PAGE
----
Wednesday, August 29, 2012
Peppa Pig pedagogy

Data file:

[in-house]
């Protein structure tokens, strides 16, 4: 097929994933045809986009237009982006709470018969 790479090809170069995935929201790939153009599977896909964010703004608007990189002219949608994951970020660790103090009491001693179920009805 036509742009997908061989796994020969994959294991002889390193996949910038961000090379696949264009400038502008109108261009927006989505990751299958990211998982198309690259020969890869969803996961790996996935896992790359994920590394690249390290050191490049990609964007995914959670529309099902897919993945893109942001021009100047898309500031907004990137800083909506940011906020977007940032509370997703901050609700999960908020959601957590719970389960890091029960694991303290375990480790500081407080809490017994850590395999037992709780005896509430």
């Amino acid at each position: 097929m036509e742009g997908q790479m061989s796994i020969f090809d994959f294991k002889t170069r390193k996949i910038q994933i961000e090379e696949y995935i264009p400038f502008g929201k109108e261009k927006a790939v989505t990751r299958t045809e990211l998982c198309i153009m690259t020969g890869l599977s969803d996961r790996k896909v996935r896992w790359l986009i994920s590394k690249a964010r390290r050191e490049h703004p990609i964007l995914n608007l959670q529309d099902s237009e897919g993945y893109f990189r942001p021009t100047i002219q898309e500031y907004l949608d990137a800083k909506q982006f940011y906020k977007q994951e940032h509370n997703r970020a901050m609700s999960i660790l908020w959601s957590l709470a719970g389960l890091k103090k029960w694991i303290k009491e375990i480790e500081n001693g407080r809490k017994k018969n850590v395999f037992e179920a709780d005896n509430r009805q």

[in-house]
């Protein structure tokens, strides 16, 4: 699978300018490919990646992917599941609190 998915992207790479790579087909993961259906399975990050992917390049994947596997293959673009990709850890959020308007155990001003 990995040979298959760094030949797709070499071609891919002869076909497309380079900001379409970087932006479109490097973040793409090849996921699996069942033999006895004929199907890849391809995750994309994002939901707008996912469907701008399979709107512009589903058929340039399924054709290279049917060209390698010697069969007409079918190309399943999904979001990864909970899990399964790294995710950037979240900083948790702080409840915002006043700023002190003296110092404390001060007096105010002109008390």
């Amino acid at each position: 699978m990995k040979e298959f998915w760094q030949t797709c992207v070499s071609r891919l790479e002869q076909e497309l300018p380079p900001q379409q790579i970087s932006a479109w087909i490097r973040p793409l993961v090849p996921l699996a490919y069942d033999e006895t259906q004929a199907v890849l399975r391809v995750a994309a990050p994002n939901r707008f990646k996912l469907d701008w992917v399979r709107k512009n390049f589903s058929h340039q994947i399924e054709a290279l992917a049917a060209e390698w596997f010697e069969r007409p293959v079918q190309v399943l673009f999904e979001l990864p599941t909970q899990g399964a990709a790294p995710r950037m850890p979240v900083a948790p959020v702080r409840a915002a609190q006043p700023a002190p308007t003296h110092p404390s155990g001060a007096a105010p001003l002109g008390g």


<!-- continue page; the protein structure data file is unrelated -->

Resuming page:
The first word my grandson said was 'Peppa'. An inveterate fan from 18 months, the Peppa Pig series is available to him on TV, a choice of iPhones and iPads, and on his own DVD player more or less on demand - and he demands quite a lot! And of course there are Peppa Pig toys, interactive books, and magazines at his disposal too. For his birthday, his mother plans to make a Peppa Pig cake. So Peppa and George are available across media platforms and his everyday experience is mediated (sometimes in advance) through Peppa Pig. Yesterday he did 'jumping in muddy puddles', and as is the way with popular narratives, his family were quick to cross-reference this to a pig episode he was already familiar with. The animated pig family sits at the centre of a web of meaning-making practices through which very young children are introduced to their social world. The self-aware pig family features Peppa, her younger brother George, the over-confident and often inept Daddy Pig and the can-do Mummy Pig who regularly flies the flag for competent women. Social and cultural values are woven into the fabric of the Peppa narratives, and alongside parents and caregivers, they are the young child's first teachers. But its not a single-track road. Dylan, my grandson, has appropriated the word 'peppa' so that it stands for a range of things. Prior to his mastery of 'herro' it worked as a greeting, and more recently it has started featuring as a term of approval: something is 'peppa' if it is cool (just as 'go' is not good at all, and usually accompanies separation from his mother). Some may bemoan what they see as the corrosive influence of popular media culture, but actually it seems to me that Peppa Pig is a pretty sophisticated teacher. Meanwhile Dylan's mother won't need a cookery class to make that cake, she's already found a YouTube tutorial. And Dylan's early years teachers may face some pretty stiff competition in the coming years!